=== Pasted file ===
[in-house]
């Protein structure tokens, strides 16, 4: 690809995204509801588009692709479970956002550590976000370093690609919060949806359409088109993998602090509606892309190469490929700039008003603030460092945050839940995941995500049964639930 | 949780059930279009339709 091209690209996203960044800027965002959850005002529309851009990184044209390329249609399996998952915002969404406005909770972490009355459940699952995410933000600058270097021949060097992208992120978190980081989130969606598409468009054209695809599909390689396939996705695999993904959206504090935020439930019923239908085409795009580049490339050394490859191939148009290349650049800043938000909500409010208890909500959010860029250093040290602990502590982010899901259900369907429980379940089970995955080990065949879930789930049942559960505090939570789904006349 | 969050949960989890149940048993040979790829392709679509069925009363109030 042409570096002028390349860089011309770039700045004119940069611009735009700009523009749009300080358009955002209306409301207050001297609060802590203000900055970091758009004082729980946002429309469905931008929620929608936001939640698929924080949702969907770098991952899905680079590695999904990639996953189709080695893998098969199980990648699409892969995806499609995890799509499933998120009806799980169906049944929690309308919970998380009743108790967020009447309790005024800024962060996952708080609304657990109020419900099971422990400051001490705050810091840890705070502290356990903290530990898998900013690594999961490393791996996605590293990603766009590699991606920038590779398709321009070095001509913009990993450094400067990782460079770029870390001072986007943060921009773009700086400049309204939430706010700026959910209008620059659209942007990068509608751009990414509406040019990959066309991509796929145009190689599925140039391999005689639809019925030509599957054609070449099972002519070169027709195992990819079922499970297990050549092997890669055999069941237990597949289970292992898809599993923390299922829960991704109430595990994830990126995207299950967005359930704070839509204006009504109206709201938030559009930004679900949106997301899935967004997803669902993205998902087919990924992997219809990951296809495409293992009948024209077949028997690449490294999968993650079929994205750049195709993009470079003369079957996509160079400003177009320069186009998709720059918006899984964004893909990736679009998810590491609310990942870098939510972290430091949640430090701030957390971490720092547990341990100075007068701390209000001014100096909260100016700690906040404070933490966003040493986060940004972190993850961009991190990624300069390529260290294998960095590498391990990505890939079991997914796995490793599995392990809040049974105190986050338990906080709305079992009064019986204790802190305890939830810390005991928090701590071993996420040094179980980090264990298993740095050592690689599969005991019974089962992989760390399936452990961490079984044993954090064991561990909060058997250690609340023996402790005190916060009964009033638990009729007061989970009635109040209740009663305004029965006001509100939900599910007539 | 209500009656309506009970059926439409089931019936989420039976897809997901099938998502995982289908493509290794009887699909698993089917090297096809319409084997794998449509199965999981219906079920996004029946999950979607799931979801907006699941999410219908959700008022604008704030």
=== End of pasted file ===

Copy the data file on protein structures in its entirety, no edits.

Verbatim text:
[in-house]
């Protein structure tokens, strides 16, 4: 690809995204509801588009692709479970956002550590976000370093690609919060949806359409088109993998602090509606892309190469490929700039008003603030460092945050839940995941995500049964639930 | 949780059930279009339709 091209690209996203960044800027965002959850005002529309851009990184044209390329249609399996998952915002969404406005909770972490009355459940699952995410933000600058270097021949060097992208992120978190980081989130969606598409468009054209695809599909390689396939996705695999993904959206504090935020439930019923239908085409795009580049490339050394490859191939148009290349650049800043938000909500409010208890909500959010860029250093040290602990502590982010899901259900369907429980379940089970995955080990065949879930789930049942559960505090939570789904006349 | 969050949960989890149940048993040979790829392709679509069925009363109030 042409570096002028390349860089011309770039700045004119940069611009735009700009523009749009300080358009955002209306409301207050001297609060802590203000900055970091758009004082729980946002429309469905931008929620929608936001939640698929924080949702969907770098991952899905680079590695999904990639996953189709080695893998098969199980990648699409892969995806499609995890799509499933998120009806799980169906049944929690309308919970998380009743108790967020009447309790005024800024962060996952708080609304657990109020419900099971422990400051001490705050810091840890705070502290356990903290530990898998900013690594999961490393791996996605590293990603766009590699991606920038590779398709321009070095001509913009990993450094400067990782460079770029870390001072986007943060921009773009700086400049309204939430706010700026959910209008620059659209942007990068509608751009990414509406040019990959066309991509796929145009190689599925140039391999005689639809019925030509599957054609070449099972002519070169027709195992990819079922499970297990050549092997890669055999069941237990597949289970292992898809599993923390299922829960991704109430595990994830990126995207299950967005359930704070839509204006009504109206709201938030559009930004679900949106997301899935967004997803669902993205998902087919990924992997219809990951296809495409293992009948024209077949028997690449490294999968993650079929994205750049195709993009470079003369079957996509160079400003177009320069186009998709720059918006899984964004893909990736679009998810590491609310990942870098939510972290430091949640430090701030957390971490720092547990341990100075007068701390209000001014100096909260100016700690906040404070933490966003040493986060940004972190993850961009991190990624300069390529260290294998960095590498391990990505890939079991997914796995490793599995392990809040049974105190986050338990906080709305079992009064019986204790802190305890939830810390005991928090701590071993996420040094179980980090264990298993740095050592690689599969005991019974089962992989760390399936452990961490079984044993954090064991561990909060058997250690609340023996402790005190916060009964009033638990009729007061989970009635109040209740009663305004029965006001509100939900599910007539 | 209500009656309506009970059926439409089931019936989420039976897809997901099938998502995982289908493509290794009887699909698993089917090297096809319409084997794998449509199965999981219906079920996004029946999950979607799931979801907006699941999410219908959700008022604008704030």